In Crawford v Network Rail Infrastructure Ltd, Mr Crawford was a relief cover signalman who worked eight hour shifts.

Most of the signal boxes were single manned and although Mr Crawford was not always busy, he was required to constantly monitor his post.

This requirement meant that Mr Crawford was unable to take a continuous rest break of 20 minutes during a shift. He was, however, permitted to take short, intermittent breaks which together amounted to more than 20 minutes per shift, although he was required to be on call during any such short breaks.

Network Rail argued that this arrangement was arguably more beneficial to its workers from a health and safety point of view.

Mr Crawford brought claims in the Employment Tribunal alleging that this arrangement did not comply with the WTR. He claimed he was entitled to a full 20 minute break under Regulation 12 or alternatively he was entitled to compensatory rest.

At first instance, the Employment Tribunal rejected Mr Crawford’s claim. It held that Regulation 12 did not apply because he was caught by the “special case” provisions. In relation to compensatory rest, the Tribunal found that Mr Crawford had been permitted, and indeed had been encouraged, to take intermittent rest breaks. It also held that, within the last three months, he had not requested, and therefore had not been refused, any alternative arrangements.

Mr Crawford appealed to the Employment Appeal Tribunal. The EAT disagreed with the Tribunal and held that compensatory rest had not been provided.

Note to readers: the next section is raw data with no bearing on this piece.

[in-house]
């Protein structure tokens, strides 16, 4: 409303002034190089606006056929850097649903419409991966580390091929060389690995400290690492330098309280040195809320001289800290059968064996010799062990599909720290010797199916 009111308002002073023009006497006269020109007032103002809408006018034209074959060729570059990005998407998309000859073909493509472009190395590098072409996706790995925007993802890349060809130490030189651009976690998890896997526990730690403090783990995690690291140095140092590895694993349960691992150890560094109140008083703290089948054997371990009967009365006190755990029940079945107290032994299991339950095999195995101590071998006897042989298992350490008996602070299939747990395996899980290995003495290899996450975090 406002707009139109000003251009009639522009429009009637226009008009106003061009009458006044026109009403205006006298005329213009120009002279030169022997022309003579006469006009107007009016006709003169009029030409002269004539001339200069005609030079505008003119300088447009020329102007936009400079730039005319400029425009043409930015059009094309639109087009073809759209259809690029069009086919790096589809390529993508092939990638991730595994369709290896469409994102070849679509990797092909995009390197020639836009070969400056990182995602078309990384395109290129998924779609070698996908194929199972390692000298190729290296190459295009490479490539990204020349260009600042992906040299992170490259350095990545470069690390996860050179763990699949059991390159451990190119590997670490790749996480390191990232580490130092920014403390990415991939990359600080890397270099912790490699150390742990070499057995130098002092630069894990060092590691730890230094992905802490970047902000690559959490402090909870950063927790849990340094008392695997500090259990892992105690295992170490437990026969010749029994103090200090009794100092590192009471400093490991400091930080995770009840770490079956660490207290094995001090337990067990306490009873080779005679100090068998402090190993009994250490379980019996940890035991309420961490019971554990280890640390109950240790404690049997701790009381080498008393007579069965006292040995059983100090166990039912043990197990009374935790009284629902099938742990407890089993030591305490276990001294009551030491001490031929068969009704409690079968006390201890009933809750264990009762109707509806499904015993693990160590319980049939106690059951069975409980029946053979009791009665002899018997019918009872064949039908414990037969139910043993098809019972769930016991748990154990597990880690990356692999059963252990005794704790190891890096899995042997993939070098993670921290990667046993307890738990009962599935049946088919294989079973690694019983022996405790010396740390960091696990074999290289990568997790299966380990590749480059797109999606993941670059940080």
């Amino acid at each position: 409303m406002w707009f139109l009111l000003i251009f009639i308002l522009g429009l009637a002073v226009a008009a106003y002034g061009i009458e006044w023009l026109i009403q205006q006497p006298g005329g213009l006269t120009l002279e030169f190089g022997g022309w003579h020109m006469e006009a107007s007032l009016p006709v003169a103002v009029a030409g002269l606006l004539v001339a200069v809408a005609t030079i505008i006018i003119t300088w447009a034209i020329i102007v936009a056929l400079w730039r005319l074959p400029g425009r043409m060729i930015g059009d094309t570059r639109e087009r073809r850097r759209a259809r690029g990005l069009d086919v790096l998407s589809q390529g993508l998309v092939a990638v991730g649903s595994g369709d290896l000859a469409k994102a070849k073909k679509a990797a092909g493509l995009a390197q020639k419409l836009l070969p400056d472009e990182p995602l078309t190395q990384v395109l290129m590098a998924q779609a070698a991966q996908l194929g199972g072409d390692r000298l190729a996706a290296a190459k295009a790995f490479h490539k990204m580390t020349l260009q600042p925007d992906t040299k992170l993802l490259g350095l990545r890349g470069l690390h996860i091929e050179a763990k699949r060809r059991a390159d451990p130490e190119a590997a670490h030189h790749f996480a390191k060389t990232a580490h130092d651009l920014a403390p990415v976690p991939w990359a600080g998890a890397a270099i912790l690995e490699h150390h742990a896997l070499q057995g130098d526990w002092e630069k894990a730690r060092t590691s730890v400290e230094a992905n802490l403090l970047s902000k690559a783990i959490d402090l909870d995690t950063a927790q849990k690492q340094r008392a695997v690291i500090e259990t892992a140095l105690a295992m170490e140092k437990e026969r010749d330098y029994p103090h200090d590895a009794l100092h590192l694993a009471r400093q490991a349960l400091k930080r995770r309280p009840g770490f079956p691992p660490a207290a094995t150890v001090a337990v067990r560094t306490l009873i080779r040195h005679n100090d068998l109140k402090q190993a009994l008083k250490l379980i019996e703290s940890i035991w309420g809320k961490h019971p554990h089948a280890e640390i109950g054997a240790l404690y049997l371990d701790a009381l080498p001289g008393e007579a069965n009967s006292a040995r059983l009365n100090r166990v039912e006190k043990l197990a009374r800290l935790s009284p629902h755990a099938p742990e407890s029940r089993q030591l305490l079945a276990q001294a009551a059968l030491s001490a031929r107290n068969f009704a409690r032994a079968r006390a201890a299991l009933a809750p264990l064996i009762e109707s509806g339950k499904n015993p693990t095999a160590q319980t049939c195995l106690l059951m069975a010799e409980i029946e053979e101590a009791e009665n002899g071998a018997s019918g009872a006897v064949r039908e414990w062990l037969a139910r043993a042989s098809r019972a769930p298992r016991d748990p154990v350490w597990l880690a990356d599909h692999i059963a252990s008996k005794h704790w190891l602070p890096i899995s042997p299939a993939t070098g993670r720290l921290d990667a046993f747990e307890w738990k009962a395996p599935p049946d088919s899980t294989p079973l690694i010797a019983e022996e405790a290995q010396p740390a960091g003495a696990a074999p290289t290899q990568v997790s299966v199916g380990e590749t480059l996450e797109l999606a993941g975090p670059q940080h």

The EAT relied on the case of Hughes v Corps of Commissionaires Management Ltd in which it was held that, in order to be compliant, the compensatory rest must, as far as possible, amount to a break from work that lasts for at least 20 minutes. In contrast with a rest break under Regulation 12, whilst a compensatory rest break must be 20 minutes in length, the worker can remain “on call” throughout that period.

As there was no opportunity for Mr Crawford to take a continuous break from work of 20 minutes, Network Rail were held to be in breach of the WTR.

The EAT rejected Network Rail’s argument that their system of numerous shorter breaks throughout the day was better from a health and safety perspective. The length of the break is crucial – it is not open to employers to decide otherwise based on their views regarding health and safety.

This case highlights that the essential element crucial to both Regulation 12 rest breaks and compensatory rest is that the worker must have a single period of at least 20 minutes’ rest. It is not open for employers to substitute this requirement in favour of their own preferences regarding rest breaks.

If you would like to discuss any issues raised in this article, we have specific employment law expertise in advising in this area. For further advice, please contact Kathryn Moorhouse on kathryn.moorhouse@luptonfawcett.law or 0113 280 2231.

Please note this information is provided by way of example and may not be complete and is certainly not intended to constitute legal advice. You should take bespoke advice for your circumstances.

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